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Biographical articles about Daniel Pipes

Items are listed in reverse order of date

Title Publication Date
Once considered anti-Islam, senior scholar says he's now in the middle (94 comments) The Washington Post August 18, 2010
Recruiting Soldiers Against Radical Islam (280 comments) FrontPageMagazine.com April 2, 2007
Daniel Pipes fights the worldwide threat of Islamism - from Malibu (40 comments) Jewish Journal of Greater Los Angeles March 6, 2007
Radical Departure (2 comments) Philadelphia Magazine January 2007
Militant about "Islamism" Harvard Magazine January-February 2005
[Flemming Rose interview:] The Threat of Islamism Jyllands-Posten October 29, 2004
Pipes Objects to Fox in the Henhouse (2 comments) Insight Magazine March 19, 2004
Truth on Terror (1 comments) World Magazine October 11, 2003
Where's the Muslim Debate? (33 comments) Wall St. Journal May 22, 2003
Muslims for Pipes (14 comments) New York Sun April 21, 2003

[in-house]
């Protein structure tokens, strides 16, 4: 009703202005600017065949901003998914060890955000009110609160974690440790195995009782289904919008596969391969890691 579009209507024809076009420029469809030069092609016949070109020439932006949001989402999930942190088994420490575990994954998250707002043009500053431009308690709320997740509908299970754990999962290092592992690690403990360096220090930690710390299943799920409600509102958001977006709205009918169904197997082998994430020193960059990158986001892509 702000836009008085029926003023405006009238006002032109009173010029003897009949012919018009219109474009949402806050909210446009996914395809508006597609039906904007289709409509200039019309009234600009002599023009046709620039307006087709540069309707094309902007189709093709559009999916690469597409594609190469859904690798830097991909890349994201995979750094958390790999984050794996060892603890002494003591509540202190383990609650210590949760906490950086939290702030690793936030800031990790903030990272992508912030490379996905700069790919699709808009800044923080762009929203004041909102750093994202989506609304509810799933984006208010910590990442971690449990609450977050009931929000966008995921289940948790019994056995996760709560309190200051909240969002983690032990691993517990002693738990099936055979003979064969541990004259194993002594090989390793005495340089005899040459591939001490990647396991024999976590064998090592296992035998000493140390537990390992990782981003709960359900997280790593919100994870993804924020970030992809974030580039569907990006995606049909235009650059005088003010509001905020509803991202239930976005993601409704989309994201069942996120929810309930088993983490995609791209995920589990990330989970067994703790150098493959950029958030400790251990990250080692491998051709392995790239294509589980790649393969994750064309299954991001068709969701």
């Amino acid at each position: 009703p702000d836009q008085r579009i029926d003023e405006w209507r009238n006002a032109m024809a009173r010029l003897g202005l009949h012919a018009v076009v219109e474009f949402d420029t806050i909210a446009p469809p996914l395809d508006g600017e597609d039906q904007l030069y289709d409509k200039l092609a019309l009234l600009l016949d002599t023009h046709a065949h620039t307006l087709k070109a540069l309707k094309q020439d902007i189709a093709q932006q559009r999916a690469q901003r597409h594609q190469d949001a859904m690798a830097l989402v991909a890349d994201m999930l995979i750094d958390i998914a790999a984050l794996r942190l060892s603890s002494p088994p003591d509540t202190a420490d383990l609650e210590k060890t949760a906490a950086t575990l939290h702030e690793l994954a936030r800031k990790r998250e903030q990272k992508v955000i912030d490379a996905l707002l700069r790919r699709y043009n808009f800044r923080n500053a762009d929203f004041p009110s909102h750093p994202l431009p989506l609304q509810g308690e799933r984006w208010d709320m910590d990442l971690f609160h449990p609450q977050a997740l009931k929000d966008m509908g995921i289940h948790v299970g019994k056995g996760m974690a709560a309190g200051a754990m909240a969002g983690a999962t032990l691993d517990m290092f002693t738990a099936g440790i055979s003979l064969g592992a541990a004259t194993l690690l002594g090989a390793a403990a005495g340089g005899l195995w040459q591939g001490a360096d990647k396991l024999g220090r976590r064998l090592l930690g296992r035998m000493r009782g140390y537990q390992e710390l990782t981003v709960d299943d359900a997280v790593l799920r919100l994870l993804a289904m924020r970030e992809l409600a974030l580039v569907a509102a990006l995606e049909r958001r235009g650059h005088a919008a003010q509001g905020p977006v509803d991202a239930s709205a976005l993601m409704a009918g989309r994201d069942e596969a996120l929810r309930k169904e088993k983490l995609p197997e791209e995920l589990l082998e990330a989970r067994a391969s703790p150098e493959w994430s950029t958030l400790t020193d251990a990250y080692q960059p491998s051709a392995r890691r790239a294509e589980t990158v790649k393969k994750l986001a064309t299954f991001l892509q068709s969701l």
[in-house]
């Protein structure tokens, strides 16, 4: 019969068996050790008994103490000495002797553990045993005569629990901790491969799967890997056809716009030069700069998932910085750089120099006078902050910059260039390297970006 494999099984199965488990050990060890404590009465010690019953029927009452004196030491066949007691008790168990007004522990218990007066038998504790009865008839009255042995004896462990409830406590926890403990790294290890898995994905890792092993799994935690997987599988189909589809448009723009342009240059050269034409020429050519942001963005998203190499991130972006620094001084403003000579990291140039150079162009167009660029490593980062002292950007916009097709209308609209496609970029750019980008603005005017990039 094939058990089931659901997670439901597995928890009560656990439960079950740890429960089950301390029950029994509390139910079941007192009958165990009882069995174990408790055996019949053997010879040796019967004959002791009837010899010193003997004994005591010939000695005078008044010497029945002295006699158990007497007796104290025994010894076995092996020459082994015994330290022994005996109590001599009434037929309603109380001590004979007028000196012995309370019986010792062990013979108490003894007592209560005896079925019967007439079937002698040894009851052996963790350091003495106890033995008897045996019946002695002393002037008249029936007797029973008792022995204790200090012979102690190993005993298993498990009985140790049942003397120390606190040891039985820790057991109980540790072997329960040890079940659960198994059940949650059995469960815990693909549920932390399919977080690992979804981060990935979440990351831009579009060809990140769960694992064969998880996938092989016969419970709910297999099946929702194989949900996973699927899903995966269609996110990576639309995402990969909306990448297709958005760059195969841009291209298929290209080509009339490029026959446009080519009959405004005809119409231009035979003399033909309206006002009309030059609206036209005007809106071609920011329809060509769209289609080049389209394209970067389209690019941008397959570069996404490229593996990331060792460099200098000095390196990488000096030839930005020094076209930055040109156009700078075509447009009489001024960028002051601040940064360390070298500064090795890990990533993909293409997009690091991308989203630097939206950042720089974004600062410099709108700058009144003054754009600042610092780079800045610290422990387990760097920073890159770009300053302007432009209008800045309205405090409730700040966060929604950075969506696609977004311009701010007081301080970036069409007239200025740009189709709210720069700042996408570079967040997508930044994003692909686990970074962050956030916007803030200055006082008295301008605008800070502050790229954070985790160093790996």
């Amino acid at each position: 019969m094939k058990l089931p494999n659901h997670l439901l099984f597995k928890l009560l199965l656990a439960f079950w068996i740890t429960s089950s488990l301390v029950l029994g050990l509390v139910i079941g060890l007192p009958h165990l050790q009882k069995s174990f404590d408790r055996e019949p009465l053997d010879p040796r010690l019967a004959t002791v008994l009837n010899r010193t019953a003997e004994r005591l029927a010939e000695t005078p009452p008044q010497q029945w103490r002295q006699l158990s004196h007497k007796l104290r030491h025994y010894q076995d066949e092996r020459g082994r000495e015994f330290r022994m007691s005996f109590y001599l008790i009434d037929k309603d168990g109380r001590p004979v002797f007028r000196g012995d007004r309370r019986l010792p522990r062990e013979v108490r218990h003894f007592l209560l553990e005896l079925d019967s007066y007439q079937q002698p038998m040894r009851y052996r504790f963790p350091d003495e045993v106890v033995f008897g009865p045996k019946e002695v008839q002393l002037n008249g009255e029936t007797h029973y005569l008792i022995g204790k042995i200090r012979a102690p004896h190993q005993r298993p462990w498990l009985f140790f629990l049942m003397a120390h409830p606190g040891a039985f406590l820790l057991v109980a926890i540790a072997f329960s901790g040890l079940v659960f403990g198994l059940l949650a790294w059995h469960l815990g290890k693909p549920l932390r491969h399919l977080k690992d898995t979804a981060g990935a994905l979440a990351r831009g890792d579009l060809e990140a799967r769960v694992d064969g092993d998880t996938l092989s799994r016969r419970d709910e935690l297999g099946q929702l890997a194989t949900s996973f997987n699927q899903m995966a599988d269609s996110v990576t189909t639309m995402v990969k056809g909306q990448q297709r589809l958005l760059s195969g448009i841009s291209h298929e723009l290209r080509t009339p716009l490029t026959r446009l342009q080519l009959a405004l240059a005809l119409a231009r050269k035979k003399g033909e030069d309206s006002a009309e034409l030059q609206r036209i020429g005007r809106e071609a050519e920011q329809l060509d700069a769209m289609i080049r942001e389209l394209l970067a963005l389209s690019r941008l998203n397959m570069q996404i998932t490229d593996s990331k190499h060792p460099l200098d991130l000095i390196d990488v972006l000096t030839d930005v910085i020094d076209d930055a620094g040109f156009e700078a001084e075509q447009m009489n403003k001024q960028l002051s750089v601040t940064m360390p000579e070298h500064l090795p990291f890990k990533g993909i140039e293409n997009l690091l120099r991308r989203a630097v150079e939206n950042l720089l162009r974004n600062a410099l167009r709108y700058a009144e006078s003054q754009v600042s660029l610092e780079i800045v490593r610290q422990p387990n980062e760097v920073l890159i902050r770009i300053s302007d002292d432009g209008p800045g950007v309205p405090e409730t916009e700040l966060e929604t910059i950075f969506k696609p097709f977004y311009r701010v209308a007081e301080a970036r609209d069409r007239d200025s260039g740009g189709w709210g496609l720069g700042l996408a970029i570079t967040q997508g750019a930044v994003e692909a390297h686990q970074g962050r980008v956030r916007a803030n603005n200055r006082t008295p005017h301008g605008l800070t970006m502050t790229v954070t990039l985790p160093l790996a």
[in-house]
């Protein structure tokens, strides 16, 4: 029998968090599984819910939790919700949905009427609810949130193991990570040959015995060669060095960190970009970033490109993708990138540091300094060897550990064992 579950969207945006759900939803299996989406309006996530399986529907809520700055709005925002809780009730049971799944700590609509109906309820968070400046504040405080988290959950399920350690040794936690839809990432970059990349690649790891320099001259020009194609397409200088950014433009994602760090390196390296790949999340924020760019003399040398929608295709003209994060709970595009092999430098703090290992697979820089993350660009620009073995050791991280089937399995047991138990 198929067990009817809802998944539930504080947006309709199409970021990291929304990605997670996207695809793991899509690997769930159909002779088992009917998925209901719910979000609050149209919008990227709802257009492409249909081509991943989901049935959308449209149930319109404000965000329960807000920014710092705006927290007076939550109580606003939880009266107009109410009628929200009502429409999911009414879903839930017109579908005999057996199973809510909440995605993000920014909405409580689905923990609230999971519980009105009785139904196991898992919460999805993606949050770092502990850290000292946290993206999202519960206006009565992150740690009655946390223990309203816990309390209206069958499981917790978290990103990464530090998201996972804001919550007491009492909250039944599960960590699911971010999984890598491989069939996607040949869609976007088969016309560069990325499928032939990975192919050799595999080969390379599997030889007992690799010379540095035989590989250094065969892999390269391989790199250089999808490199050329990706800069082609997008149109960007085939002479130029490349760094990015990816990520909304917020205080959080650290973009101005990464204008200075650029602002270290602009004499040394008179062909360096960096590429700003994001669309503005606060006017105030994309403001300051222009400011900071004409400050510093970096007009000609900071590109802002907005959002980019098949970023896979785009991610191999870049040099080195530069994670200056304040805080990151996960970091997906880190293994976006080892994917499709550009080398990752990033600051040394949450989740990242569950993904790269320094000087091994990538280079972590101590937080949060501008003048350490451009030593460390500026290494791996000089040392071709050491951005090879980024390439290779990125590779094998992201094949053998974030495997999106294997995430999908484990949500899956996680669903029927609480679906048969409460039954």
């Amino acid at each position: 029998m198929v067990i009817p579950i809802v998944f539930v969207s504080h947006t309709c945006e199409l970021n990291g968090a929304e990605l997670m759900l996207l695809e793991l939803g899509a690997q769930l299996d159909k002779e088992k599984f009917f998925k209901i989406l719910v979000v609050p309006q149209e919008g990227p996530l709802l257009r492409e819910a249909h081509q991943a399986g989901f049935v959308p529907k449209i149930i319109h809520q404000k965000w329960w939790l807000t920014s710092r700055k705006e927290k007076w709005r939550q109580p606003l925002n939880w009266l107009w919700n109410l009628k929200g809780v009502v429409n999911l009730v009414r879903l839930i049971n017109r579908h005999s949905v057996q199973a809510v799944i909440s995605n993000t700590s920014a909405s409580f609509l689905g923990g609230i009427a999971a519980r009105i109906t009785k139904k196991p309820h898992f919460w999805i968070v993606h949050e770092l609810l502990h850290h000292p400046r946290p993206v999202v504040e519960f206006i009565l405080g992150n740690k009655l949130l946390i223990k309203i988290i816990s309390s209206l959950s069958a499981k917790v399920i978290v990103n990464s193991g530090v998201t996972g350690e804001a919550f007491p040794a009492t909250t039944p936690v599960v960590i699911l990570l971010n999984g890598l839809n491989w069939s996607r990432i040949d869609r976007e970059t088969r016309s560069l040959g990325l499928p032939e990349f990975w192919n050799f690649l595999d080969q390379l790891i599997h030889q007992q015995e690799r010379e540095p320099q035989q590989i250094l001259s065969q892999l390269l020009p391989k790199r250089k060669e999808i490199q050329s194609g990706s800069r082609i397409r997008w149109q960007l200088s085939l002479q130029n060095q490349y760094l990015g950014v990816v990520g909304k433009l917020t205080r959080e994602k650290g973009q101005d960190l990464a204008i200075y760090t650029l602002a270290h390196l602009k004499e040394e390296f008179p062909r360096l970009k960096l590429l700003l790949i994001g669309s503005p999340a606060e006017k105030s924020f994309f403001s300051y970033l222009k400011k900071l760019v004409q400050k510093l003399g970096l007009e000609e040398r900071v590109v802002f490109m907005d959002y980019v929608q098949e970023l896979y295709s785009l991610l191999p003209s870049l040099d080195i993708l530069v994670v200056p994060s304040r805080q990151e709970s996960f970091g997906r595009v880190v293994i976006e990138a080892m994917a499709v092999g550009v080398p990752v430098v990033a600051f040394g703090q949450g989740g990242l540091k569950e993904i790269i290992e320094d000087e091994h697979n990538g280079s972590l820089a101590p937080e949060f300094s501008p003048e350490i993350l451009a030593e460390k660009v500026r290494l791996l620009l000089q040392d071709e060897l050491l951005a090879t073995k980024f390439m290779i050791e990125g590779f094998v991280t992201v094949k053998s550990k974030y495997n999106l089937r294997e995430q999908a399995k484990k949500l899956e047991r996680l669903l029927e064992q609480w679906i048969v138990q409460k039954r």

Smearing Daniel Pipes New York Post April 21, 2003
Terror's Nemesis New York Post April 6, 2003
Daniel Pipes Visits Hamilton College (1 comments) Capitalism Magazine March 31, 2003
Pipes' London lecture surprisingly low key London Free Press March 25, 2003
Writer Daniel Pipes is a Lightning Rod in the Post-9/11 World (2 comments) Newhouse News Service March 14, 2003
Islam's battle with a hostile world (3 comments) Financial Times January 10, 2003
Pipes' Dreams (29 comments) Philadelphia City Paper July 18, 2002
Radical Islam vs. Academic Freedom: One Example (17 comments) FrontPageMagazine.com April 29, 2002
Islam Expert in Demand (3 comments) Boston Phoenix December 19, 2001
Islam expert suddenly in the spotlight (1 comments) Philadelphia Inquirer November 29, 2001
Yes Related No. 3: The Pipes, the Pipes Are Calling (1 comments) Slate.com November 28, 2001
Daniel Pipes: Prophet (4 comments) Lifestyles Magazine June 2000
A Contract for "The Ayatollah, the Novelist and the West" is Canceled New York Times July 19, 1989

Biographical Sketch of Daniel Pipes

Daniel Pipes is president of the Middle East Forum. His bi-weekly column appears regularly in the Washington Times and in newspapers around the globe, including the Israel Hayom (Israel), La Razón (Spain), Liberal (Italy), National Post (Canada), and the Australian.

His website, DanielPipes.org, offers an archive of his work and an opportunity to sign up to receive e-mails of his current writings. With 69 million page visits, it is of the Internet's most accessed sources of specialized information on the Middle East and Muslim history.